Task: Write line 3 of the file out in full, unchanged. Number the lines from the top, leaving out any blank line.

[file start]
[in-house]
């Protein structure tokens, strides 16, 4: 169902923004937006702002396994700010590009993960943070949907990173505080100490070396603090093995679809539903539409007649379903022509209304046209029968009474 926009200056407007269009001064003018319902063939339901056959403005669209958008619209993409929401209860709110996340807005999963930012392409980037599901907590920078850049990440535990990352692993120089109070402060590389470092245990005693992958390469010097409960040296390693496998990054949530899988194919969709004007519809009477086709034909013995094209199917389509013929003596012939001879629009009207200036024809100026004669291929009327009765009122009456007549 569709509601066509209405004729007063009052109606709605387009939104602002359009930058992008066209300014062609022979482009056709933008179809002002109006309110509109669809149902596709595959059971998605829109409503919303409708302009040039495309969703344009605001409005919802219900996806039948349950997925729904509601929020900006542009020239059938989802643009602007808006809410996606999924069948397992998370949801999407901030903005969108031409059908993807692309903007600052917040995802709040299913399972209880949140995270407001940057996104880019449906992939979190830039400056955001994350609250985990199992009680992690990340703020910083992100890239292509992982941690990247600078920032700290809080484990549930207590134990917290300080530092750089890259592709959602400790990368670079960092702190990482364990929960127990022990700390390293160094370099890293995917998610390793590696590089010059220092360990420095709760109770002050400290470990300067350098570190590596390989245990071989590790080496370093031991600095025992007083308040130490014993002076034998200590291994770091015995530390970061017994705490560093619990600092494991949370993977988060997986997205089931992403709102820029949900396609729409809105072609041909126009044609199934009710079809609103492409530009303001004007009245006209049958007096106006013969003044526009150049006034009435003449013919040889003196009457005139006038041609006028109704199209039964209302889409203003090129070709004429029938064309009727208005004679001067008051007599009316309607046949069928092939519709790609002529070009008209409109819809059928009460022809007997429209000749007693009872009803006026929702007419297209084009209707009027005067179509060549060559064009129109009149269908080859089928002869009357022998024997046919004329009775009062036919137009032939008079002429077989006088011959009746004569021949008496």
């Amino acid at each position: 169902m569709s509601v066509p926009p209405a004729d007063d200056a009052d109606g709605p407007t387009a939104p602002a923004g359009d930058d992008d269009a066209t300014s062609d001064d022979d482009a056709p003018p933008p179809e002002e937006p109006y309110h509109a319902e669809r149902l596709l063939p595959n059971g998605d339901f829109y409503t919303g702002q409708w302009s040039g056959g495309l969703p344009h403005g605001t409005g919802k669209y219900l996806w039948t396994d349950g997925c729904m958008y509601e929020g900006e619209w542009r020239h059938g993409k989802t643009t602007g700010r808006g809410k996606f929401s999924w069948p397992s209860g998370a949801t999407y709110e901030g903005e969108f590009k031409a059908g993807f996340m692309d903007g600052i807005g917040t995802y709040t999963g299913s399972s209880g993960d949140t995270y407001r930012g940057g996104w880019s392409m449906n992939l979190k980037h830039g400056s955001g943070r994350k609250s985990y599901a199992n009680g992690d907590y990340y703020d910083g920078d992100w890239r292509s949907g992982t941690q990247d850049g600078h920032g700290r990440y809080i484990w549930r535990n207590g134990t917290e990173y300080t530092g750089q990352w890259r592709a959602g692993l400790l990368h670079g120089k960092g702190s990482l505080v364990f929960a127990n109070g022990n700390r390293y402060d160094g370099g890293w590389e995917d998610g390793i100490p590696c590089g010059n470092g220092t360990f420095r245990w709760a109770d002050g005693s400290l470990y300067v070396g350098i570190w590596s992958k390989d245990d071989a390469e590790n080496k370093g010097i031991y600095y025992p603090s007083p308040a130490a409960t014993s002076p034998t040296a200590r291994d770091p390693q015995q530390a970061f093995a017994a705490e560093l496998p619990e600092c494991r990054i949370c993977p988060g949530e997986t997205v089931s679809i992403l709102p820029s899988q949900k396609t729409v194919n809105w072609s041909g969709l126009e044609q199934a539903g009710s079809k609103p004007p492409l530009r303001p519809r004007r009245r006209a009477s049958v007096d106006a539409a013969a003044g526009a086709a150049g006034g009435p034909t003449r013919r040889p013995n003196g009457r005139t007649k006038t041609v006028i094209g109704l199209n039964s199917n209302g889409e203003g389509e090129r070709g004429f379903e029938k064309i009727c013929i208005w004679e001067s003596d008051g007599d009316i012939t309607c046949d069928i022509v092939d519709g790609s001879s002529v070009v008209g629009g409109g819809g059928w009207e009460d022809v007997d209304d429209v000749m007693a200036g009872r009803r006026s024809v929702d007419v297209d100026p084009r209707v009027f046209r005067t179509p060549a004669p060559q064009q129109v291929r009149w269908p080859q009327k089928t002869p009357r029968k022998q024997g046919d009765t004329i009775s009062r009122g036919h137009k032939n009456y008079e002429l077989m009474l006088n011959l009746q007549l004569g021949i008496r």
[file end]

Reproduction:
């Amino acid at each position: 169902m569709s509601v066509p926009p209405a004729d007063d200056a009052d109606g709605p407007t387009a939104p602002a923004g359009d930058d992008d269009a066209t300014s062609d001064d022979d482009a056709p003018p933008p179809e002002e937006p109006y309110h509109a319902e669809r149902l596709l063939p595959n059971g998605d339901f829109y409503t919303g702002q409708w302009s040039g056959g495309l969703p344009h403005g605001t409005g919802k669209y219900l996806w039948t396994d349950g997925c729904m958008y509601e929020g900006e619209w542009r020239h059938g993409k989802t643009t602007g700010r808006g809410k996606f929401s999924w069948p397992s209860g998370a949801t999407y709110e901030g903005e969108f590009k031409a059908g993807f996340m692309d903007g600052i807005g917040t995802y709040t999963g299913s399972s209880g993960d949140t995270y407001r930012g940057g996104w880019s392409m449906n992939l979190k980037h830039g400056s955001g943070r994350k609250s985990y599901a199992n009680g992690d907590y990340y703020d910083g920078d992100w890239r292509s949907g992982t941690q990247d850049g600078h920032g700290r990440y809080i484990w549930r535990n207590g134990t917290e990173y300080t530092g750089q990352w890259r592709a959602g692993l400790l990368h670079g120089k960092g702190s990482l505080v364990f929960a127990n109070g022990n700390r390293y402060d160094g370099g890293w590389e995917d998610g390793i100490p590696c590089g010059n470092g220092t360990f420095r245990w709760a109770d002050g005693s400290l470990y300067v070396g350098i570190w590596s992958k390989d245990d071989a390469e590790n080496k370093g010097i031991y600095y025992p603090s007083p308040a130490a409960t014993s002076p034998t040296a200590r291994d770091p390693q015995q530390a970061f093995a017994a705490e560093l496998p619990e600092c494991r990054i949370c993977p988060g949530e997986t997205v089931s679809i992403l709102p820029s899988q949900k396609t729409v194919n809105w072609s041909g969709l126009e044609q199934a539903g009710s079809k609103p004007p492409l530009r303001p519809r004007r009245r006209a009477s049958v007096d106006a539409a013969a003044g526009a086709a150049g006034g009435p034909t003449r013919r040889p013995n003196g009457r005139t007649k006038t041609v006028i094209g109704l199209n039964s199917n209302g889409e203003g389509e090129r070709g004429f379903e029938k064309i009727c013929i208005w004679e001067s003596d008051g007599d009316i012939t309607c046949d069928i022509v092939d519709g790609s001879s002529v070009v008209g629009g409109g819809g059928w009207e009460d022809v007997d209304d429209v000749m007693a200036g009872r009803r006026s024809v929702d007419v297209d100026p084009r209707v009027f046209r005067t179509p060549a004669p060559q064009q129109v291929r009149w269908p080859q009327k089928t002869p009357r029968k022998q024997g046919d009765t004329i009775s009062r009122g036919h137009k032939n009456y008079e002429l077989m009474l006088n011959l009746q007549l004569g021949i008496r």